Another example of this comes from the biography of Viktor Frankl, whom we’ll explore later in this book. Frankl was an Austrian psychiatrist in the middle of the 20th Century. As a Jew, he was taken from his home and imprisoned in a Nazi concentration camp. He manages to survive for more than a year, and is eventually saved after the fall of the Nazi empire. Frankl explained that security in the camp became lax as the Nazi regime was losing its strength, and he found an opportunity to escape. Doing so, however, required that he leave behind an old man he had been taking care of. He stayed behind to look after the old man, and let the others go on without him.
In his story, what Frankl describes is not the principle of self-preservation; he describes something different. It is the same as with the soldiers on the battlefield and the patients observed by Goldstein. These motivations are in service to self-actualization. Self-actualization describes the tendency of a living thing to not only survive, but to actualize the best and most optimal version of itself. If a teenage girl wishes to become a dancer, then how she organizes her free time will be quite different from that of a girl who wishes to become a pianist or writer.
The motivational direction of life is not towards merely staying alive, but becoming something in particular. If you have ever had trouble sleeping at night, then it was probably because there was something exciting waiting for you on the following day. All of the organic processes that take place inside you — digestion, immune system activity, heart-beat — are directed towards the same goal. Imagine, for example, that you have a big interview at 9am. The interview will determine whether you get the coveted position in a graduate program or job. You have prepared for it as well as you could, and all that is left is to get adequate rest beforehand. You know the body requires a certain period of rest to rebuild and recover, so you crawl into bed at 10pm. But you’re too excited about the interview to sleep. You sit there, wondering about how it will go, and whether you will be rewarded with the position.
Everything about the situation indicates that you should be getting sleepy — you’ve turned off the lights, you’re lying horizontally on the bed, it’s late, and so on. But you’re not tired; you’re wired. Your heart is pounding like you have just finished a weightlifting routine as you run through dozens of interview scenarios in your imagination.
In order to understand your event of sleeplessness, we have to understand you. Your body is not disordered, nor is your heart. These are doing what they always do: working in service of self-actualization. The energy you experience is not towards sleep, but towards your interview.
As we examine self-actualization, we see it always at play. Our bodies are always directed towards a single, most significant potential. Once that potential has been actualized, or we realize that it cannot be actualized, a new one takes its place. This is easy to see during activities that are physically demanding, such as long-distance foot races. Marathons are 26.2 miles long — a long distance to cover. So long, in fact, that the human body has trouble running it continuously without needing to eat something. As the competitors complete the distance, their legs get tired. You and I would probably need to sit on a curb and rest until our thighs stopped screaming, but the runners continue. During the race, they are not motivated by comfort. After an hour and a half, they will start to get light-headed if they haven’t been taking in any calories. Light-headedness makes it nearly impossible to continue running. If it gets bad enough, the runner will eventually pass out. This has the effect of stopping them permanently.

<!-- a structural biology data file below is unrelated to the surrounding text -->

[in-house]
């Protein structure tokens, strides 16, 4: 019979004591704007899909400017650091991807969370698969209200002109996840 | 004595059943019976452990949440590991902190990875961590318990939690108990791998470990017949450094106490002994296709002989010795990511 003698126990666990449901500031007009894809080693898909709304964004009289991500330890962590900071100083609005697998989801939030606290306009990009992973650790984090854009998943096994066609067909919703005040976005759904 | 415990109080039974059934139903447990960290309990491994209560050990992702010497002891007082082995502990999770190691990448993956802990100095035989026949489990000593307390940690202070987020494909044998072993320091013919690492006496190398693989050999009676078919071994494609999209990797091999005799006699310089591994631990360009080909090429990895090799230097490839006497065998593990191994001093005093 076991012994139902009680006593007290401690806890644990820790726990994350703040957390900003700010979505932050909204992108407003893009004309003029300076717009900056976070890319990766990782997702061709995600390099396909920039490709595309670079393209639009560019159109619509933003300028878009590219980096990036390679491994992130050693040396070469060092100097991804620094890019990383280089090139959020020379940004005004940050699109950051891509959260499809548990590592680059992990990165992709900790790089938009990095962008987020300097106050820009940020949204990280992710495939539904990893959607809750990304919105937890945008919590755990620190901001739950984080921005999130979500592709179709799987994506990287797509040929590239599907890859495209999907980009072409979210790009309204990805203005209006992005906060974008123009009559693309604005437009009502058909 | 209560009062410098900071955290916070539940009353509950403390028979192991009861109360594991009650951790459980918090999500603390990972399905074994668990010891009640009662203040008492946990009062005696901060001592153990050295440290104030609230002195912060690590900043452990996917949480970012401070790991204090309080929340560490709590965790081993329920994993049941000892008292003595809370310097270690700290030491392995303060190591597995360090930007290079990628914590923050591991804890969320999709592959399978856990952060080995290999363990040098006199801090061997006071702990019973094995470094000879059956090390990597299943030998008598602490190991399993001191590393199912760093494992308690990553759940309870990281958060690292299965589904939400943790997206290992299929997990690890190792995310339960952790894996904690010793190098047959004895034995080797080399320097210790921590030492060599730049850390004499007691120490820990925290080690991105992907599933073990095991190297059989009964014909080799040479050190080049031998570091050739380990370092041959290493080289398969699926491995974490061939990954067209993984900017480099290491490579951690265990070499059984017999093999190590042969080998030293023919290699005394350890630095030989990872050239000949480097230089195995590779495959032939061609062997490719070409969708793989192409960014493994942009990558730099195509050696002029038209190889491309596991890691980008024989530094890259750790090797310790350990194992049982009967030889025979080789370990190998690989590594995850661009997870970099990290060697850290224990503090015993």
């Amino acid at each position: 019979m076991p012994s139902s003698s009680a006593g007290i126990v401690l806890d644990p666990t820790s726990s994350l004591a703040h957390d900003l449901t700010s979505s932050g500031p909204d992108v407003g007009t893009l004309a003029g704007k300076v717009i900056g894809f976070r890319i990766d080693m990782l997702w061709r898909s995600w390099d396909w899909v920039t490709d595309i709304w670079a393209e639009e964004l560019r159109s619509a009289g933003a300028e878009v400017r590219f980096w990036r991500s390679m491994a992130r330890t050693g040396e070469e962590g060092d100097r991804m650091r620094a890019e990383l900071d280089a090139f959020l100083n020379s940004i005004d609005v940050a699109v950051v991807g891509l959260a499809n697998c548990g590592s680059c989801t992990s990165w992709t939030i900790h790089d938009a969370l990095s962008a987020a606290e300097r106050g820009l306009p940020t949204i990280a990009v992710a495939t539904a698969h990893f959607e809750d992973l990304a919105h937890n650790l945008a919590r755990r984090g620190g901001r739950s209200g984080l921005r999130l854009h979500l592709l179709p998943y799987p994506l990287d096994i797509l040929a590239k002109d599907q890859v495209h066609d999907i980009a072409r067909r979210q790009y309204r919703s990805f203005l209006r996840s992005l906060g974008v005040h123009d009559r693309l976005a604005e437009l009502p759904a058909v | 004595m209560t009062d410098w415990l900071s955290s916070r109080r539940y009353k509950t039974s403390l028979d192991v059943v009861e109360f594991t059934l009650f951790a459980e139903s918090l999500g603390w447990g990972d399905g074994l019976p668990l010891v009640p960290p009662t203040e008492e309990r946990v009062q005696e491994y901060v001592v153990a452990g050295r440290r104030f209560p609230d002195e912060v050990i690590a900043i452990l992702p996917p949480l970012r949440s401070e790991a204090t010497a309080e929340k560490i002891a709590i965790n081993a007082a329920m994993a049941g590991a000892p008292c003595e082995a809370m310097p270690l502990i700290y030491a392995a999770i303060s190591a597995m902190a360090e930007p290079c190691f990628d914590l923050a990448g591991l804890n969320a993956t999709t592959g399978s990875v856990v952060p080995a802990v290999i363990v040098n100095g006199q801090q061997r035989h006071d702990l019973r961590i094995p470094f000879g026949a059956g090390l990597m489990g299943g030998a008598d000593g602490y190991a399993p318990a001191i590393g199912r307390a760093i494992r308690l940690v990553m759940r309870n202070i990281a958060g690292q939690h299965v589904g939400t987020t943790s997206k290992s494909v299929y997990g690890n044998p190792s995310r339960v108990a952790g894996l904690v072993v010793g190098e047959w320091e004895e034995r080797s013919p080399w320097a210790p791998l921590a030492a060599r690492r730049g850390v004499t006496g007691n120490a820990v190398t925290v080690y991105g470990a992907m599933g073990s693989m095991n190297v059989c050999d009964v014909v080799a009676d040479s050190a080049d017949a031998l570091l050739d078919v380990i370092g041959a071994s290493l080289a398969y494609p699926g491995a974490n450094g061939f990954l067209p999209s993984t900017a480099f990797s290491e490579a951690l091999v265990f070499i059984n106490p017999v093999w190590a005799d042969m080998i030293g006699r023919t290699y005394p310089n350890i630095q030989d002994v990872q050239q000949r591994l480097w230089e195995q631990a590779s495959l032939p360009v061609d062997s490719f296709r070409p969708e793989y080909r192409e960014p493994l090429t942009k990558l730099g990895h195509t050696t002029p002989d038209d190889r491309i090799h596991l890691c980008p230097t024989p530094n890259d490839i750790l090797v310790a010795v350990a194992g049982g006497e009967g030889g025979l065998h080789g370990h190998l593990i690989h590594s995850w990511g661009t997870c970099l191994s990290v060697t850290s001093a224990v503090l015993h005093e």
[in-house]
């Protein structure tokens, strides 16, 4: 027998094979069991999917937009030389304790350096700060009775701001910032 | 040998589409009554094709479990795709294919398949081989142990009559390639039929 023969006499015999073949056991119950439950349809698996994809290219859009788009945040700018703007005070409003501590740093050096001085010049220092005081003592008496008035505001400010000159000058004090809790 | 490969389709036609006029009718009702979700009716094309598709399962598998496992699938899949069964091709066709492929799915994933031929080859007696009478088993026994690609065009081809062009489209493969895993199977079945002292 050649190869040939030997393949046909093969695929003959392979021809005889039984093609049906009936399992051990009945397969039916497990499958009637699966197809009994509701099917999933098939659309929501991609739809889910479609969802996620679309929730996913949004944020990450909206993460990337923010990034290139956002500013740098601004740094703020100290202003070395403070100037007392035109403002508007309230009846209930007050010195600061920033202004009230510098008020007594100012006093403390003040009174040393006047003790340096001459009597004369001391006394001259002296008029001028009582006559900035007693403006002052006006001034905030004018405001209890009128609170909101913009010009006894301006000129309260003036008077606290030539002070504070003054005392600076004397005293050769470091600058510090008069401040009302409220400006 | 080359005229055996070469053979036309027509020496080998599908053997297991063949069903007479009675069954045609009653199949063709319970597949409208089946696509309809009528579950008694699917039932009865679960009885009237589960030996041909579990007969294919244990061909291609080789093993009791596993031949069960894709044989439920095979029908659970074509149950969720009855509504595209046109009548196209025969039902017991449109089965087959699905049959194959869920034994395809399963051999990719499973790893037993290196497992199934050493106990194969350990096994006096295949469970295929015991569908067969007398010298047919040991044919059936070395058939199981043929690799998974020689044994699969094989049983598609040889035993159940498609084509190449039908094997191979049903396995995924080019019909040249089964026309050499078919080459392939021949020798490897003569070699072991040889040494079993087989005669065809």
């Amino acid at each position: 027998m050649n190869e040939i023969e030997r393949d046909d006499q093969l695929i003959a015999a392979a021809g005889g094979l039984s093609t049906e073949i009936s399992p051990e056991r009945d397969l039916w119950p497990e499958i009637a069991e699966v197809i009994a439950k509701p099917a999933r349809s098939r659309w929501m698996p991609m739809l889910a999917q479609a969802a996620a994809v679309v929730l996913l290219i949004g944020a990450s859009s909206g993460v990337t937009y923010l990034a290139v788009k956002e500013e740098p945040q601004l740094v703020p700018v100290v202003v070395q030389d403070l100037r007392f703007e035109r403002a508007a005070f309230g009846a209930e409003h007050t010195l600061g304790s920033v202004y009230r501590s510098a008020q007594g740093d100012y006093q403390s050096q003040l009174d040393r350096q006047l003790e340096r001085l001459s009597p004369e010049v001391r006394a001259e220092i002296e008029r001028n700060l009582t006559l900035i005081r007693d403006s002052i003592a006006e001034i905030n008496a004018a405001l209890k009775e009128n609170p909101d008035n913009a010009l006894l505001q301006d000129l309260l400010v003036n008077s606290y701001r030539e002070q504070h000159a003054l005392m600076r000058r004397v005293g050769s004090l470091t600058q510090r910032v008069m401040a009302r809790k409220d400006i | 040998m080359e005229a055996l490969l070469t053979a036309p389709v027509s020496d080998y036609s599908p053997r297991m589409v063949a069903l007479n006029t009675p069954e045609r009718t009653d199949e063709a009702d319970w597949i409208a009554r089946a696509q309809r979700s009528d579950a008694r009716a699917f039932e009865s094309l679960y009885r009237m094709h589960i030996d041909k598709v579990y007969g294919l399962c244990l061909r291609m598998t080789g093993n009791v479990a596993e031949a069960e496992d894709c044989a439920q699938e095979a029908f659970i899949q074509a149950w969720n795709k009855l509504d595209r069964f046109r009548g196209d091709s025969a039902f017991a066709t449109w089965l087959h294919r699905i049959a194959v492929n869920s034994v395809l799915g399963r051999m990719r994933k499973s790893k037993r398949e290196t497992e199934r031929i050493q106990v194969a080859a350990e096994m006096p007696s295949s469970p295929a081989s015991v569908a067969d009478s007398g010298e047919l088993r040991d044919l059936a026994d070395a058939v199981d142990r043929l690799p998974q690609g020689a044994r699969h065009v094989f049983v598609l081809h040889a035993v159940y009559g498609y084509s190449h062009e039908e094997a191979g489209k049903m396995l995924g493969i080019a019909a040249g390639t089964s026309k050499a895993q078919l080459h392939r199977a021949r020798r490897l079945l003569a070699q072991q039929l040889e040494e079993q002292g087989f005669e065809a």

When the runner’s goal is completing the marathon (or winning the race), momentary discomfort can be ignored since it does not contribute to that goal. But the discomfort is not random; it indicates muscular fatigue and general exhaustion. The body cannot maintain an intense effort forever. Exhaustion continues to climb and climb until it overtakes the goal of finishing/winning, and the runner slows down or stops.
This shift can be a dramatic one at the front of the race. At the 2018 Boston Marathon, Kenyan Geoffrey Kirui had an enormous lead — several minutes ahead of the next closest competitor, and he only had a few miles to go before winning. But it was cold, and his body began to shut down. He went from running five-minute-miles to seven-minute miles. On screen, it looked like he was stopping. He got passed by the eventual winner (the Japanese Yuki Kawauchi), but continued to jog. In the final stretch, he was about to get passed by American Shadrack Biwott, but something in Kirui changed. He started running faster again. The premise of a bigger pay day or a second-place finish suddenly became more important than feeling comfortable.